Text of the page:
However, there are three perpectives about using Twitter that I believe have real merit.  The ties that bind all three are that each touches on a range of uses for Twitter and the tones are personalized and/or contemplative, rather than authoritative.

1. How I Use Twitter as a Killer Filtering App by @Doctor_V [Nov 3, 2010]
    Concise, clean approach that recognizes the fluid nature of the tool and how it can be employed

2. Twitter: filter, suggestion box, idea machine, window by @SusannahFox [Oct 18, 2010]
     Four featured functions of Twitter including example accounts that support each method used

Both of those posts, like all good blog posts, have a number of comments that really add value.  The third perspective is…well, it’s a little different.  I first watched it on my phone and felt like I was watching a cross between Phil Laak and Mike Caro. @AndrewSpong aptly characterized it as “structured free association”.  Just keep your hands inside the car and hang on for the ride that is:

3. The Four Modes of Twitter: Focused, Filtered, Serendipitous and Random by @PhilBaumann via @HealthIsSocial [Oct 29/Nov 4 2010]

I have collected these three perspectives here as a resource for those trying to figure out if it makes sense for them to use Twitter or those trying to get a better idea of Twitter’s utility or lack thereof. The first two perspectives are particularly well-suited for healthcare professionals, researchers, academicians, and students. The third offers more of a James Joyce exploration of the potential of Twitter and is not for the faint of heart. I believe all three have value and hope you find the same.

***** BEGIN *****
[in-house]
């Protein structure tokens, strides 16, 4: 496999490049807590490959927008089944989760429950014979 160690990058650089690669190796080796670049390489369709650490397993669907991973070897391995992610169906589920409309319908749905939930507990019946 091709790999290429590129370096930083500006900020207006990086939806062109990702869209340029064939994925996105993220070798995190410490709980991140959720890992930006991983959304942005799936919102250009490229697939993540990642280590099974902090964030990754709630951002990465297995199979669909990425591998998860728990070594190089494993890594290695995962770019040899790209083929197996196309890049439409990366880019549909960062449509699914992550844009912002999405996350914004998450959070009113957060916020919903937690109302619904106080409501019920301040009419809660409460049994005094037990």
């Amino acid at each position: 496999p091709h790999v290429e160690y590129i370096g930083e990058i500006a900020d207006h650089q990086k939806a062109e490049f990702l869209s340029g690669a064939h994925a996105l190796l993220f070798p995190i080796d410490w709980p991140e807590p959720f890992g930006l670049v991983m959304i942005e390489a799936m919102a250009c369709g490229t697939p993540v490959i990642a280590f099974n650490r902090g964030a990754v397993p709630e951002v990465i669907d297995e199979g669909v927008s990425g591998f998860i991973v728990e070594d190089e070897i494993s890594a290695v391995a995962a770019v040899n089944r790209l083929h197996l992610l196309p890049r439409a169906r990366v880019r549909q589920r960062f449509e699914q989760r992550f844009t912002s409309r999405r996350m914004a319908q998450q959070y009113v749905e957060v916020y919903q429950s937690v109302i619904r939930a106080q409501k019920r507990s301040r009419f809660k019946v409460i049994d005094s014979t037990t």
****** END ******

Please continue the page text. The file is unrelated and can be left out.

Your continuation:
@kevinclauson

Two Billionaires, The White House, The Rockefeller President and mHealth

The title of this post is shorthand for four of the keynote presenters at next week’s mHealth Summit (follow at #mhs10) in Washington DC.  In addition to these four keynotes by Bill Gates (@BillGates), Ted Turner, Aneesh Chopra, and Judith Rodin, there is a great lineup of speakers and moderators.  There is a dizzying array of tracks and talks to choose from, but for me there are a handful that are particularly relevant.  These include  Najeeb Al-Shorbaji, who directs KMS at the World Health Organization, @SusannahFox of Pew Internet & American Life and e-patients.net, who is asking the right questions and always has cool new data right around the corner, Matthew Holt (@boltyboy), who is behind THCB and Health 2.0 [and who will hopefully be bemoaning Chelsea dropping points the Sunday prior], @JoshNesbit whose video about Frontline SMS I regularly use in my informatics course and who presents one of the most compelling cases for mHealth [seriously, you may be dead inside if it doesn’t speak to you on some level].